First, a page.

Wednesday, November 14, 2012

Tangles in the Hair

We are all getting older. Does that thought scare you? It may, mainly because this is a youth-worshipping society, and one would have to be blind not to see how the aged are disrespected and at times, even despised. How would you like to be treated when you're old? The way we'd like to be treated is the way that we should currently be treating others. "Therefore all things whatsoever ye would that men should do to you, do ye even so to them: for this is the law and the prophets." (Matt. 7:12) We know this as "The Golden Rule." God teaches it as a life principle.

Norman and I have been visiting a lady for several years who attended our church years ago, but she is now what would  be called a "shut-in," leaving her home only for medical appointments. We were delivering groceries and just stopping by to spend some time with her recently, but I was saddened to see the changes that had happened in the months while I was away traveling. The Lord laid her on my husband's heart, and he said to me, "She's probably not long for this world. We need to go and see her." This dear lady is in her 90s and failing. In fact, at this visit, she asked me who I was, and I had to remind her of my name. She then looked at my husband and I said, "And that's Norman." She didn't seem to recognize either of us, but that didn't keep her from holding my hand.

As I looked into her face, I could see the lady I used to know, and I could even tell that the longer she studied my face, the more she was beginning to recognize and remember who I was. When I asked, "May I get you a bowl of cereal?" she perked up and accepted my offer. I watched as she drank the milk out of the bowl, leaving most of the cereal behind because she didn't feel like chewing. Do we even realize what a blessing it is to be able to enjoy our food?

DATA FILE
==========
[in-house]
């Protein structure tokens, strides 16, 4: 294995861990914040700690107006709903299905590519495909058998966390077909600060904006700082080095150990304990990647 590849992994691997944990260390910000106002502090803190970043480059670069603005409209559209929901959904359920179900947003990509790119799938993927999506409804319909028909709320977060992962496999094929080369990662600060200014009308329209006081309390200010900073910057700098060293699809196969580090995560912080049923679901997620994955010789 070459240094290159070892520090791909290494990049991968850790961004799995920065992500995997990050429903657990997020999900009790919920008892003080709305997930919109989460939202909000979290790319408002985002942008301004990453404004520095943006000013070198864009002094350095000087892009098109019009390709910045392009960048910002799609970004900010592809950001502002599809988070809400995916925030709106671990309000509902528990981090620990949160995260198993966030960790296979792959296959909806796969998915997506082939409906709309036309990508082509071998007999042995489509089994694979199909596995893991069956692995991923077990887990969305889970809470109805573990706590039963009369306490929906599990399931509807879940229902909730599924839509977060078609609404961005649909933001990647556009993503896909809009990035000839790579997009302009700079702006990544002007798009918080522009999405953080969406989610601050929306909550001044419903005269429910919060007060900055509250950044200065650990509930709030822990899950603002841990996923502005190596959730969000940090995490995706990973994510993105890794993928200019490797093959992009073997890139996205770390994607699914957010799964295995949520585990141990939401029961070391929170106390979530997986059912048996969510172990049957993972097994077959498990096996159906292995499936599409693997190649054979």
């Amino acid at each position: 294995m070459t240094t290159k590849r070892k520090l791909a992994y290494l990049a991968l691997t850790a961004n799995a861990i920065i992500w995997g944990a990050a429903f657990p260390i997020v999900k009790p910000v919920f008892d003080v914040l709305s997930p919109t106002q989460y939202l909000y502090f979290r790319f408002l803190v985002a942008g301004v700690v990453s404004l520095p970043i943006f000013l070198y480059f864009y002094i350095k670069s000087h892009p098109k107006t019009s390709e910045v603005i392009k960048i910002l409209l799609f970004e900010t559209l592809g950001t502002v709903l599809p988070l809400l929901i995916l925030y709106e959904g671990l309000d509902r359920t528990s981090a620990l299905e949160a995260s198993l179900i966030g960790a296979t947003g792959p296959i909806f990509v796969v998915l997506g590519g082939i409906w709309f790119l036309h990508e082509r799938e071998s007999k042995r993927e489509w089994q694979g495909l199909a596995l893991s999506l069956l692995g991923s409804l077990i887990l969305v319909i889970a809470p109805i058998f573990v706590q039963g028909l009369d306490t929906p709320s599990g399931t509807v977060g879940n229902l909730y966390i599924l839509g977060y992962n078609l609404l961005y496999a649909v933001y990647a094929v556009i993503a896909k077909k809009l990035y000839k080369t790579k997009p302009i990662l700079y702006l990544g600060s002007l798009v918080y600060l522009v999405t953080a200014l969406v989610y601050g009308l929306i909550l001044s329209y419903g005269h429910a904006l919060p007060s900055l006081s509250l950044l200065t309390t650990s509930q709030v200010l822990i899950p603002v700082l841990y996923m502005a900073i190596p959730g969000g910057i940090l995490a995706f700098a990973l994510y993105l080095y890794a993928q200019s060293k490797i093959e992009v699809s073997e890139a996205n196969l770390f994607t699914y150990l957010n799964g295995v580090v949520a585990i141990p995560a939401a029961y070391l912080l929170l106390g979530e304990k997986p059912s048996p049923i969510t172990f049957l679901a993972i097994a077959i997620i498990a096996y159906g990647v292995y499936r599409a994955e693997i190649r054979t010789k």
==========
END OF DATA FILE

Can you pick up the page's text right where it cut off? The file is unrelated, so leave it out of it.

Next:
After her light breakfast, I asked if I could comb the tangles out of her hair. You see, this sweet lady lives with her adult son, but he is also handicapped and cares for her as best he can. Social services has offered to move her into a nursing home, but she has steadfastly refused. Her son defends her decision, saying that a nursing home would "make her give up on living."

So, she spends her days in a recliner, leaving the chair only to go to the bathroom or to go to bed at night. Her hair was matted from sleep, so with her permission, I began the slow process of removing the tangles from what looked like many days. As I combed, she leaned into my hand. Once the tangles were out, I switched to brushing, and again, she leaned into the brush and seemed to genuinely enjoy this simple process. Do we even realize what a blessing it is to be able to brush our own hair?